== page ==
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ISYS 263 Introduction to Information Systems David Chao.

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1 ISYS 263 Introduction to Information Systems David Chao

2 Welcome to the Information Age Information Age/society: –the majority of workers are involved in the creation, distribution, and application of information. Knowledge Workers: Workers involved in the creation, distribution, and application of information. –Businesses depend on information technology to get their work done.

3 Time Magazine’s Person of the Year You For seizing the reins of the global media –Tila Tequila: The Madonna of MySpace –Leila: ONELYGIRL15, the real lonely girl of YouTube –Smosh: Intertainer –Kamini, French rapper For founding and framing the new digital democracy –Lane Hudson, the Washington Whistle-Blogger For working for nothing and beating the pros at their own games –Mil-Blogger Captain Lee Kelley: “No one knows what’s going on better than the soldiers on the front lines.” –Citizen reporter

4 Some Newspaper Titles Beefy Google profit boots stocks –4 th quarter proft: 204 million, revenue: 1.03 billion Online auction scans soar – complaints nearly double –Problem: challenge and opportunity Shoppers can pay for their groceries with the touch of a finger –Biometric service Law hasn’t deterred e-mail spammers –Anti-Spam law, Can Spam Act –80% of all email sent Phishing WeBloggin, RSS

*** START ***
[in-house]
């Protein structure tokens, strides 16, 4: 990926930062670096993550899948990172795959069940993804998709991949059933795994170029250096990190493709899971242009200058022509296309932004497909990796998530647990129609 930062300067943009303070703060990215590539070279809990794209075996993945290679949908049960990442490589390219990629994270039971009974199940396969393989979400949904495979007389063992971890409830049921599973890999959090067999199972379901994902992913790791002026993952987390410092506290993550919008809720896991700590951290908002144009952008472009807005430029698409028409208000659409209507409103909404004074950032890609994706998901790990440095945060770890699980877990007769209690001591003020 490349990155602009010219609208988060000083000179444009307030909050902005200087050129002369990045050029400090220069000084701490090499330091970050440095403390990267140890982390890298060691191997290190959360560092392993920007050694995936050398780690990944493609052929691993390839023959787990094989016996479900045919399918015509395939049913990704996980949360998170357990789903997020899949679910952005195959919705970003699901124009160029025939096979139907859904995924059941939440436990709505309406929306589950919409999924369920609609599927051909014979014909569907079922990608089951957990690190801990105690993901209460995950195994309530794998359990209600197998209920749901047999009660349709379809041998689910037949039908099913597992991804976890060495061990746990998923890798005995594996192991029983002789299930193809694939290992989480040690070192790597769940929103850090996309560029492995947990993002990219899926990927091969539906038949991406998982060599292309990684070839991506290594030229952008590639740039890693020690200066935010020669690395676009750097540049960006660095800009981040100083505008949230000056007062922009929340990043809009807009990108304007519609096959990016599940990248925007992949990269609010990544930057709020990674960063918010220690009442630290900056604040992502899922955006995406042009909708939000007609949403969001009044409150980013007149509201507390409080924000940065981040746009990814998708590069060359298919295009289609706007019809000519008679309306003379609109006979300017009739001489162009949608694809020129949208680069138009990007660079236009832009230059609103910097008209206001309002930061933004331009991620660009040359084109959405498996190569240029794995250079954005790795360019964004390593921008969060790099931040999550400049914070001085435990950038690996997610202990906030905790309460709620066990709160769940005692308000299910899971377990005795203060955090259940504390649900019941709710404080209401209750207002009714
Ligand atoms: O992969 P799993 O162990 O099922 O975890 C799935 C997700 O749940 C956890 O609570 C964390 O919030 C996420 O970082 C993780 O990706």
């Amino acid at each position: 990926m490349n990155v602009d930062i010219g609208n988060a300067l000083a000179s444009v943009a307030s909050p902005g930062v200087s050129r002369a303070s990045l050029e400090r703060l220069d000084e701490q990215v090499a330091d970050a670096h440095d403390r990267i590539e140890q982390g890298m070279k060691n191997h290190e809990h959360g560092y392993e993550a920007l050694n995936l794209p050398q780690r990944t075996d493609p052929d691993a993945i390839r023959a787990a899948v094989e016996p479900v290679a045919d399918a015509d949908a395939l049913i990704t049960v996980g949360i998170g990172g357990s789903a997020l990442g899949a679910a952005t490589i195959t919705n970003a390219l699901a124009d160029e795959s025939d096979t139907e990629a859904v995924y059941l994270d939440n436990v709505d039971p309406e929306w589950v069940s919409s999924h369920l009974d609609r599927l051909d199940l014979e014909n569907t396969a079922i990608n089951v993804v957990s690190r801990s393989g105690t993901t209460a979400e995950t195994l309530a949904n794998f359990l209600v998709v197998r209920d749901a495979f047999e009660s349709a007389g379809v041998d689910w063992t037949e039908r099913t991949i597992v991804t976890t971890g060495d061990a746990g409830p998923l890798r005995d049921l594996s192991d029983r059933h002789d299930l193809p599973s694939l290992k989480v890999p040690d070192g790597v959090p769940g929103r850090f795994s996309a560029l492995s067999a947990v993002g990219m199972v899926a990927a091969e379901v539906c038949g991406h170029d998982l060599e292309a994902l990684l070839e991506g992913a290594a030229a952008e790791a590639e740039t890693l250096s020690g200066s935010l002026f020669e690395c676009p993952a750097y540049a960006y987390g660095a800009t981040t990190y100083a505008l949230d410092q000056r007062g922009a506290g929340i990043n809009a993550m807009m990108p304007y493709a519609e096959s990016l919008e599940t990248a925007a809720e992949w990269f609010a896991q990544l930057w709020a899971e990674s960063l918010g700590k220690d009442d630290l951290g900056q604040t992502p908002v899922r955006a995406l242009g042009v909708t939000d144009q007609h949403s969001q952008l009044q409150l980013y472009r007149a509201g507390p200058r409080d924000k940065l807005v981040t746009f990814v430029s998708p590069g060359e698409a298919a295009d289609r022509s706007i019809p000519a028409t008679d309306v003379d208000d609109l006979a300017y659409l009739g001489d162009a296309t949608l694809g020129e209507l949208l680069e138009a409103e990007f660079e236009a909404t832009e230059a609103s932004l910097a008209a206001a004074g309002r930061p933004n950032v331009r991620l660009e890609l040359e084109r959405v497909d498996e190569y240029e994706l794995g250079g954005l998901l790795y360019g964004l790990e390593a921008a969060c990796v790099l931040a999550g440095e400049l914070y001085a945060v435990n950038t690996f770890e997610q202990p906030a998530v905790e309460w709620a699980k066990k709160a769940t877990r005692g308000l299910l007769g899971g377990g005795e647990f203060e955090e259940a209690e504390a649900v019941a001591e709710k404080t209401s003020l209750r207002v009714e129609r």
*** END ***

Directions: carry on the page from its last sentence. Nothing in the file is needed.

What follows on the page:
5 Web 2.0 Web 2.0 refers to a perceived or proposed second generation of internet-based services—such as social networking sites, wikis, that emphasize online collaboration and sharing among users. –Wikimedia –MySpace –Web syndication

6 Web Syndication Web syndication is a form of syndication in which a section of a website is made available for other sites to use. RSS: Really Simple Syndication